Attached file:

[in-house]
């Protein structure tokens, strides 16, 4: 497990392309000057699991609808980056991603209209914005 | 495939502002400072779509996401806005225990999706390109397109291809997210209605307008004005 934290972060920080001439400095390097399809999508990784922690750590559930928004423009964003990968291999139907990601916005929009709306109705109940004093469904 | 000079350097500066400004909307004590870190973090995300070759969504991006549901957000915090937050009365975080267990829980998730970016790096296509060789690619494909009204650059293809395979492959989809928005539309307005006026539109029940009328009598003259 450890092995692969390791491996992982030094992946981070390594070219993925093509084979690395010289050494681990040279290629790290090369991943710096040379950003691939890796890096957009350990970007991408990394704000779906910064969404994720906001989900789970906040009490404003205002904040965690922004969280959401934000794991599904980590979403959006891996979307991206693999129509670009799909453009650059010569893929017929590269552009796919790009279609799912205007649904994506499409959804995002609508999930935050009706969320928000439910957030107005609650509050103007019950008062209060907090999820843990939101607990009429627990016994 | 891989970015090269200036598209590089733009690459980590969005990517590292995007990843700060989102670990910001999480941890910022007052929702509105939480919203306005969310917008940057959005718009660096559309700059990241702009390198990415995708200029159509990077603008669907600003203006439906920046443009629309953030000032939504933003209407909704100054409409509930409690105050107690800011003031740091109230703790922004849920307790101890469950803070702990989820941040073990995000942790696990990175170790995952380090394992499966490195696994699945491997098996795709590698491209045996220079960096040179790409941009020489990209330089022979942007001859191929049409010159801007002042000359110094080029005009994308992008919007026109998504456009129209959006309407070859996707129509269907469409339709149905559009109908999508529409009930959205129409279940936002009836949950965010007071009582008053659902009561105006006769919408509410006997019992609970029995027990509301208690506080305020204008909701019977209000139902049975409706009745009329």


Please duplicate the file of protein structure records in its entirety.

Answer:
[in-house]
């Protein structure tokens, strides 16, 4: 497990392309000057699991609808980056991603209209914005 | 495939502002400072779509996401806005225990999706390109397109291809997210209605307008004005 934290972060920080001439400095390097399809999508990784922690750590559930928004423009964003990968291999139907990601916005929009709306109705109940004093469904 | 000079350097500066400004909307004590870190973090995300070759969504991006549901957000915090937050009365975080267990829980998730970016790096296509060789690619494909009204650059293809395979492959989809928005539309307005006026539109029940009328009598003259 450890092995692969390791491996992982030094992946981070390594070219993925093509084979690395010289050494681990040279290629790290090369991943710096040379950003691939890796890096957009350990970007991408990394704000779906910064969404994720906001989900789970906040009490404003205002904040965690922004969280959401934000794991599904980590979403959006891996979307991206693999129509670009799909453009650059010569893929017929590269552009796919790009279609799912205007649904994506499409959804995002609508999930935050009706969320928000439910957030107005609650509050103007019950008062209060907090999820843990939101607990009429627990016994 | 891989970015090269200036598209590089733009690459980590969005990517590292995007990843700060989102670990910001999480941890910022007052929702509105939480919203306005969310917008940057959005718009660096559309700059990241702009390198990415995708200029159509990077603008669907600003203006439906920046443009629309953030000032939504933003209407909704100054409409509930409690105050107690800011003031740091109230703790922004849920307790101890469950803070702990989820941040073990995000942790696990990175170790995952380090394992499966490195696994699945491997098996795709590698491209045996220079960096040179790409941009020489990209330089022979942007001859191929049409010159801007002042000359110094080029005009994308992008919007026109998504456009129209959006309407070859996707129509269907469409339709149905559009109908999508529409009930959205129409279940936002009836949950965010007071009582008053659902009561105006006769919408509410006997019992609970029995027990509301208690506080305020204008909701019977209000139902049975409706009745009329």